Special teams win hidden yardage. Attack wins games. Defense wins championships. Freshman for the New England Patriots Mark Jones can do all three.
The former Houston star hit from both cornerback points as an All-American Athletic Conference defenseman. He also returned kicks and even ran stretches as a receiver.
Yes, the tracks are running, not just covering.
Houston’s trainer Dana Holgorsen saw a cornerback mirroring any route a receiver would run inside with ease. He asked if Jones would be willing to work on the opposing side of football and immediately the transition seemed natural.
“If Marcus wasn’t as valuable to our defense as he is, he probably would have taken even more offensive snaps,” Houston defensive coordinator Doug Belk said on the Next Pats podcast. patriots Corner. “But we wanted to be in control of his body throughout the season. He actually wanted to play more offense than we wanted him to.”
Jones, the Patriots’ third-round pick, has a chance to be an integral part of the team’s development this season. New England Bill Belichick He probably isn’t keen on making him a two-way player, but who says he wouldn’t be open to just trying it on offense for reps?
Slot Receiver and New England, unlike most teams, have a connection. It started with Wes Welker and soon translated into Julian Edelman. Danny Amendola also carved out a role during his five seasons at Foxboro, while Jakobi Meyers hopes to do the same now on a new contract.
Belk believed Holgersen wanted to see Jones develop his hand-eye coordination, footwork and braking ability on the route. Therefore, upon his arrival from Troy in 2020, he first began working on the offensive.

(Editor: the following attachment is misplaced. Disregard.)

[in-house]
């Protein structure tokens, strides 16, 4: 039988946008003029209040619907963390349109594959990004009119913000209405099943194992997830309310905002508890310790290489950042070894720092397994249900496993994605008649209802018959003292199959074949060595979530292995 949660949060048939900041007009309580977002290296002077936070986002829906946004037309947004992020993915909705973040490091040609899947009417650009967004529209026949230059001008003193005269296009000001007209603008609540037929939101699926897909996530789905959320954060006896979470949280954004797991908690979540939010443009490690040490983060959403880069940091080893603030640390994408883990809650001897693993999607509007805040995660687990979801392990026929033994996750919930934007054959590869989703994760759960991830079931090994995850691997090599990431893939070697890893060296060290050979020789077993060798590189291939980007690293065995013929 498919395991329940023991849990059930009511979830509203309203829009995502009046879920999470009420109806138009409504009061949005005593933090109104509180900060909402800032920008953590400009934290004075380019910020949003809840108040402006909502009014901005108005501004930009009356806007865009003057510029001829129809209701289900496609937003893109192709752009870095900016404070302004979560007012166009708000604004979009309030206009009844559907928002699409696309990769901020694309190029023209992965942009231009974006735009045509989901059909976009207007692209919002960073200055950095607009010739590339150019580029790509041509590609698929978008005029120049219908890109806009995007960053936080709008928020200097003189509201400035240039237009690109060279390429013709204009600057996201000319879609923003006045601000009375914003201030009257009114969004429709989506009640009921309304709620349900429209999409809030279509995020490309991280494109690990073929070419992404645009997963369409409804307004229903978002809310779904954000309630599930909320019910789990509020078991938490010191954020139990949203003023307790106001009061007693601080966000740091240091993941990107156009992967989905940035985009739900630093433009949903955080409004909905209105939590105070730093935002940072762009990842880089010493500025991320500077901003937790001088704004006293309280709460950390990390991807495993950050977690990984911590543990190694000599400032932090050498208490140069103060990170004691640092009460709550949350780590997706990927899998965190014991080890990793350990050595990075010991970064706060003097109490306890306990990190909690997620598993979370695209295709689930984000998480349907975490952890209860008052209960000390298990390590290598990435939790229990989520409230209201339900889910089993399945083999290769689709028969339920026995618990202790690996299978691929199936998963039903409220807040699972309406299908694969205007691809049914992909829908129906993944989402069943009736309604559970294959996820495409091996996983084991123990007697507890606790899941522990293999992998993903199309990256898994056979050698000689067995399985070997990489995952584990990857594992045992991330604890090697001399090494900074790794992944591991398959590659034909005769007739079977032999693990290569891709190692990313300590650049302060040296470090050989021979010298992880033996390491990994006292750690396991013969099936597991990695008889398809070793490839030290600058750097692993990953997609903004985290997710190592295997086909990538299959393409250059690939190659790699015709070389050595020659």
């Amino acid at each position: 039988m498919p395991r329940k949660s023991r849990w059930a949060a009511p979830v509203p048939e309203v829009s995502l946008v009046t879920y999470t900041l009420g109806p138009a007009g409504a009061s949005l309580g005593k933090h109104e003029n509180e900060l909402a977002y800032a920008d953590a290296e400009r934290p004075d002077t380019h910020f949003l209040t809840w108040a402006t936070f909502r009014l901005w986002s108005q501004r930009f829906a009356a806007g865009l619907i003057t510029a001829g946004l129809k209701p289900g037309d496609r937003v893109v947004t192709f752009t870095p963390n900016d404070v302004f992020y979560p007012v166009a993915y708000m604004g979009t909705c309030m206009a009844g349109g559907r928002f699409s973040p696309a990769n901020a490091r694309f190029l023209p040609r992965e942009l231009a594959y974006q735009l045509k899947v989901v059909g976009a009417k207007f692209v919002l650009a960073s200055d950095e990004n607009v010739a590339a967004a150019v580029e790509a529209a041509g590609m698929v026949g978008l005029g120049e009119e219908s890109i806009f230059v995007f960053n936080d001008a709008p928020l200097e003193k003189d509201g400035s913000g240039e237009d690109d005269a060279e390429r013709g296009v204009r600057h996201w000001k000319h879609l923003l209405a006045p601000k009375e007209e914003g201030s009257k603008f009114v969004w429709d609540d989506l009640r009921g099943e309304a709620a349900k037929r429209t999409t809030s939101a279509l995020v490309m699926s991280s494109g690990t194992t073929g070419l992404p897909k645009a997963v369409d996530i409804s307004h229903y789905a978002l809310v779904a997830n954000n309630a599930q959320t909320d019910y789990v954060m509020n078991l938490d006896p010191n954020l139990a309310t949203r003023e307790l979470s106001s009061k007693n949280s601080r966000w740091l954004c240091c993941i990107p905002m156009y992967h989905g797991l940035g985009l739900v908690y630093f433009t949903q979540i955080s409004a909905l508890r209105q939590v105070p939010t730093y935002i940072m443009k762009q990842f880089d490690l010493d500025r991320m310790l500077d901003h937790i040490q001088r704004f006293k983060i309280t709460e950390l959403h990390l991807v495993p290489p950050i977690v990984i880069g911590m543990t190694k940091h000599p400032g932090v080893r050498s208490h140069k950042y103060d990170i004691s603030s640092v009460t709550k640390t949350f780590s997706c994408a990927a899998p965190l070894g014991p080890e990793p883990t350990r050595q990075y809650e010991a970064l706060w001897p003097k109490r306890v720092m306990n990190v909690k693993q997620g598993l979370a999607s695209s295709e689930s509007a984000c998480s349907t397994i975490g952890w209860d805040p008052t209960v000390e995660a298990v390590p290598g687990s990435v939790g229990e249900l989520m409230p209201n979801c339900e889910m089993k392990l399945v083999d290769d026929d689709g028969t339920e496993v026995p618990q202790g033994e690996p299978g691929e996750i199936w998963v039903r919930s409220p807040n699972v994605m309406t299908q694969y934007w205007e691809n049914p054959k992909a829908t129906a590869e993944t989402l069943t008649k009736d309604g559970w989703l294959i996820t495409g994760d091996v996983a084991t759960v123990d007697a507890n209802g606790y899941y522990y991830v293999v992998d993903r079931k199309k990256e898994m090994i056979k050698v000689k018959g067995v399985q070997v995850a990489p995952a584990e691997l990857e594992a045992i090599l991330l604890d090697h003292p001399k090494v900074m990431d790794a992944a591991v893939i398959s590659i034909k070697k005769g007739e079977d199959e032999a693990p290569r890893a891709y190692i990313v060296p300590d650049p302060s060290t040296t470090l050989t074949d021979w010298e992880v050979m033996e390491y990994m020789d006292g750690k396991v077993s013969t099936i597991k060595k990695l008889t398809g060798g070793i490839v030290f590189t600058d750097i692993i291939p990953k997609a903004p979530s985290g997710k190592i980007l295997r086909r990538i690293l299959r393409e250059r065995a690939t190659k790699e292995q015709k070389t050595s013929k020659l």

No one thought Jones would become a passing offense option during the team’s 12-win season in 2021. The 5-8, 178-pound nickel defenseman recorded 10 catches for 109 yards and even scored a touchdown en route to the Cougars’ best result since 2011.
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Make no mistake about his defense skills. Belk has coached talent like Minkah Fitzpatrick and Marlon Humphrey in Alabama. Coming out of high school, Jones says he’s more NFL-ready than any Pro Bowl defenseman. Had it not been for the smaller frame, he probably would have been a first-round pick.
The results speak for themselves. Jones won the Paul Hornung Award for the nation’s most versatile player last year by recording five interceptions and breaking 13 passes. He was also arguably the nation’s best return man, averaging 14.4 yards per punt return and 34 yards per kickoff return.
He also had two punts returned for touchdowns and two kickoff scores.
The versatility aspect makes Jones New England the most intriguing rookie heading into the summer. The Patriots are looking for stability on the wing to replace All-Pro JC Jackson. Although smaller cornerbacks have been successful in Belichick’s man system, 5-8 likely limits Jones among the pros.
Jonathan Jones currently controls the slot for New England but he is entering a contract year. Would Belichick be willing to take him to the limit? Or is Big Game Bill thinking ahead and ready to put Marcus Jones on offense?
Adding it to this side of the ball gives Mac Jones another option in the passing game. However, there’s more to it than that when it comes to getting the best out of Marcus Jones. It’s a season that allows him to learn more about receiver position and route building at the highest peak.
If Jonathan Jones seeks a new deal next season, perhaps Marcus Jones will be seen as the stronger option. The reason? His footwork and timing worked receiver drills like a beginner.
Belk could see how it would work. He could also see where Belichick decides to keep Jones on offense by drawing a Devin Hester 2.0 when he was drafted by the Bears from Miami.
“He’s so good with the ball,” Belk said. He’s even more difficult to fight than most of the attacking players we play weekly based on his directional changes, balance and body control. Normally no guy ever attacks him.”